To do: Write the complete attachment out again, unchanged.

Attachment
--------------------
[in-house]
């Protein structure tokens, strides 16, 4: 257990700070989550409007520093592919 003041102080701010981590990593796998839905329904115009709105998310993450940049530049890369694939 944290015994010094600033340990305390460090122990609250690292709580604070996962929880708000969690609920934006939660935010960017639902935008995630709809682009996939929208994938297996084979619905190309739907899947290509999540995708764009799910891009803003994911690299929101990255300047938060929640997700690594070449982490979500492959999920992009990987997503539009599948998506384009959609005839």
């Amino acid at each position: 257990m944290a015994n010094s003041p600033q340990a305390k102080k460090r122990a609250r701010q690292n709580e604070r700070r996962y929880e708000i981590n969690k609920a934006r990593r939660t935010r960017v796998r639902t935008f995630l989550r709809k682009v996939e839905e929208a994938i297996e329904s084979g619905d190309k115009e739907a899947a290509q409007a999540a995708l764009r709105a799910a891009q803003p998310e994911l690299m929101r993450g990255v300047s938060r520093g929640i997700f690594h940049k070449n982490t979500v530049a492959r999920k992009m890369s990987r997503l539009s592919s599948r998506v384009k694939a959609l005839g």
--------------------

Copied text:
[in-house]
């Protein structure tokens, strides 16, 4: 257990700070989550409007520093592919 003041102080701010981590990593796998839905329904115009709105998310993450940049530049890369694939 944290015994010094600033340990305390460090122990609250690292709580604070996962929880708000969690609920934006939660935010960017639902935008995630709809682009996939929208994938297996084979619905190309739907899947290509999540995708764009799910891009803003994911690299929101990255300047938060929640997700690594070449982490979500492959999920992009990987997503539009599948998506384009959609005839």
């Amino acid at each position: 257990m944290a015994n010094s003041p600033q340990a305390k102080k460090r122990a609250r701010q690292n709580e604070r700070r996962y929880e708000i981590n969690k609920a934006r990593r939660t935010r960017v796998r639902t935008f995630l989550r709809k682009v996939e839905e929208a994938i297996e329904s084979g619905d190309k115009e739907a899947a290509q409007a999540a995708l764009r709105a799910a891009q803003p998310e994911l690299m929101r993450g990255v300047s938060r520093g929640i997700f690594h940049k070449n982490t979500v530049a492959r999920k992009m890369s990987r997503l539009s592919s599948r998506v384009k694939a959609l005839g």